(Mark 4:39) And he awoke and rebuked the wind and said to the sea, “Peace! Be still!” And the wind ceased, and there was a great calm.

Mark 4 39

The forces of nature itself must submit to the LORD when He commands.  The apostles were terrified of the raging storm, but Jesus slept until they awoke Him in fear.  Jesus merely rebuked the storm and “there was a great calm!”  Can you imagine being in that boat just then, fighting to keep upright in the midst of a sudden and terrible storm, only to have Jesus say “Be still,” and it is?  As they say these days, “Mind blown!”

Often we need to still ourselves and our surroundings in order to approach God, to hear His still, small voice, and to worship and honor Him.  There is so much noise in the world around us now that it takes considerable effort sometimes to do that.  But make the effort.  You will be glad you did.

 

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Saturday Smiles

While Ogden Nash entitled this poem “A Word to Husbands,” I think that it could safely be renamed “A Word to All” especially in light of my last article, A Word Fitly Spoken. While it makes us smile, let us hope it also makes us think!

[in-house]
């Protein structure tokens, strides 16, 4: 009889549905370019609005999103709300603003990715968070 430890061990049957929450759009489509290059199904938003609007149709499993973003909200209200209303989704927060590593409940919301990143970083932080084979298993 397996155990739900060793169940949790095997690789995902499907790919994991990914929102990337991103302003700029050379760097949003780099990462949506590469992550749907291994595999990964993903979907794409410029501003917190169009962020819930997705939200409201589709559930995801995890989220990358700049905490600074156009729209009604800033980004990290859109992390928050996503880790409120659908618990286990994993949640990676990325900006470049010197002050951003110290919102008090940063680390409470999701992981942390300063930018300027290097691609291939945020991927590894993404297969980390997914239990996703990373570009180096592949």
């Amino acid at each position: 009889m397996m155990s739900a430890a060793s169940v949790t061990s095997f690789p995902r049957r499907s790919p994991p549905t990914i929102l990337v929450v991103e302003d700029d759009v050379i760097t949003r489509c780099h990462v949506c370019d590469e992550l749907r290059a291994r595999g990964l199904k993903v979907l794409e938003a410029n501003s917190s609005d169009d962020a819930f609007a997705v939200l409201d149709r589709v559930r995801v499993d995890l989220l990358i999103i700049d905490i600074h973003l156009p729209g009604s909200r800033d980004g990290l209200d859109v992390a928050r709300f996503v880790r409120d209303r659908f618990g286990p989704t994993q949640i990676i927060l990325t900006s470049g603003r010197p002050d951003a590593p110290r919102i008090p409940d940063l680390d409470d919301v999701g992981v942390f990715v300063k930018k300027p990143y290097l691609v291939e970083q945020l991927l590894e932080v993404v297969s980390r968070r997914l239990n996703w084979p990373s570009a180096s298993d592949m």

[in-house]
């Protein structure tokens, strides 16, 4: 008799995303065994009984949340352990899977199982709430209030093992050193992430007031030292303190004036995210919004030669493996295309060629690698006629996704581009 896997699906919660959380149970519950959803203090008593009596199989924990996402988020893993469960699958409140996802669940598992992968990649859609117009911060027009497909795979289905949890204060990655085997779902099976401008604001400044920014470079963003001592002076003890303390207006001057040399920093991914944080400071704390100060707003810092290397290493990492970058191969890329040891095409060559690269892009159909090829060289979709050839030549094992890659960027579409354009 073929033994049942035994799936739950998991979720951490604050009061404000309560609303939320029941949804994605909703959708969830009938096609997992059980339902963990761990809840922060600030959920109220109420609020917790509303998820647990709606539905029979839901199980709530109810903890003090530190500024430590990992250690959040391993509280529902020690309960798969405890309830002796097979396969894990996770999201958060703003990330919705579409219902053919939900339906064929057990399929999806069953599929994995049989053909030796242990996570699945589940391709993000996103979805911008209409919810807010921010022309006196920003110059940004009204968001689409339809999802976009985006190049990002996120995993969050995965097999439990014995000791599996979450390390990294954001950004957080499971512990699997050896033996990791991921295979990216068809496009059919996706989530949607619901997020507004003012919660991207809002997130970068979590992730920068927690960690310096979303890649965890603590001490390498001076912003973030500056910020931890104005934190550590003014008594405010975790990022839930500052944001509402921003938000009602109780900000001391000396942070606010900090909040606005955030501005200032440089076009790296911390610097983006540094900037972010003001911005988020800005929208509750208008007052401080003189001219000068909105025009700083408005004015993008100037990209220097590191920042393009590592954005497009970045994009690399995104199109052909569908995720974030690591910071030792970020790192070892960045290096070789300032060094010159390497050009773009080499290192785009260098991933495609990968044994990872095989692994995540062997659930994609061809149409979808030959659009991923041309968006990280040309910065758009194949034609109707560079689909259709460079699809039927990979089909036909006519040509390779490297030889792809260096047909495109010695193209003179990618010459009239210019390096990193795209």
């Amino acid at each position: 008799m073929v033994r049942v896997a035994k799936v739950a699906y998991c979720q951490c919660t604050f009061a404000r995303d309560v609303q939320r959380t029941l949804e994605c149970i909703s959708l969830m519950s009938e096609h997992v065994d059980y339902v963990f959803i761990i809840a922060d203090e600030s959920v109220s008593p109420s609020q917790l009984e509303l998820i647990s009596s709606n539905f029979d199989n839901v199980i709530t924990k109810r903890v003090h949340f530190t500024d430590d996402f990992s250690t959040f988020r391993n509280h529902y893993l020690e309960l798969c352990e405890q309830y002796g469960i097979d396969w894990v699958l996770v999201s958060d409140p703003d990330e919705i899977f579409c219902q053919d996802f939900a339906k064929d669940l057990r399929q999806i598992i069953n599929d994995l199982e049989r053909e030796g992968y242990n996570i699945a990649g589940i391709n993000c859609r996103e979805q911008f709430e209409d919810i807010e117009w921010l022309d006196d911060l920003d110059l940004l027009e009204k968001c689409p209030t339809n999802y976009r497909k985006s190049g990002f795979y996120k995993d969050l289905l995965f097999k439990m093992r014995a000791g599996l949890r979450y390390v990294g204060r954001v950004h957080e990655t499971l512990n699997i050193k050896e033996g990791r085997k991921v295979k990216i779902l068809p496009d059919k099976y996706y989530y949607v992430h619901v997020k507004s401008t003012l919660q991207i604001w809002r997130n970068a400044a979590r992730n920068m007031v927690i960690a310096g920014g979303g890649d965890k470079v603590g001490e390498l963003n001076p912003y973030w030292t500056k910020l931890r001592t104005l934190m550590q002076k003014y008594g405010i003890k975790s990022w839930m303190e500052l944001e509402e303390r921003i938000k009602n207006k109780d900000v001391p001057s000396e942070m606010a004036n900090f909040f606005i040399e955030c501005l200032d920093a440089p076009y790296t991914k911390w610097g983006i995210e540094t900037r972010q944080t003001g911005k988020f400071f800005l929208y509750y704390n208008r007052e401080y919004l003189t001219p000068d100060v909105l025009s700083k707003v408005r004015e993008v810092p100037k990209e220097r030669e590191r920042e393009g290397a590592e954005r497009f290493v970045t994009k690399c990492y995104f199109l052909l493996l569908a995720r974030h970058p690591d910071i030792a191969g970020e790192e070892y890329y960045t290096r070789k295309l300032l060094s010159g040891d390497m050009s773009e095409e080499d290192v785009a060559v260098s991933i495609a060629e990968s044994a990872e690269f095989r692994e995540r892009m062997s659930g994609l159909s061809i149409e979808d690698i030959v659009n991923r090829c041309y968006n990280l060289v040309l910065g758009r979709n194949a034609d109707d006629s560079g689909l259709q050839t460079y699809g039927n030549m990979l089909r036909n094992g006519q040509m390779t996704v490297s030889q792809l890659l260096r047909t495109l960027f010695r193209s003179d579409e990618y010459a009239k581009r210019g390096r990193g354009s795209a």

To keep your marriage brimming
With love in the loving cup,
Whenever you’re wrong, admit it;
Whenever you’re right, shut up.

A word fitly spoken

How powerful are words? To answer that, just look back at the playground teasing you endured (or inflicted) –what effect did the words of scorn, derision, or contempt have? Conversely, how did positive words impact people?

In Proverbs, Chapter 15, the writer talks about the way our words, our tongues influence others. In this one chapter, a third of the proverbs are concerned with what we say and how we say it, about our attitudes that affect our words, and what we listen to. While there are many other verses in Proverbs about our words, the high percentage of them in this chapter makes us pause and ask why the emphasis is needed. So let’s look at the results of our words.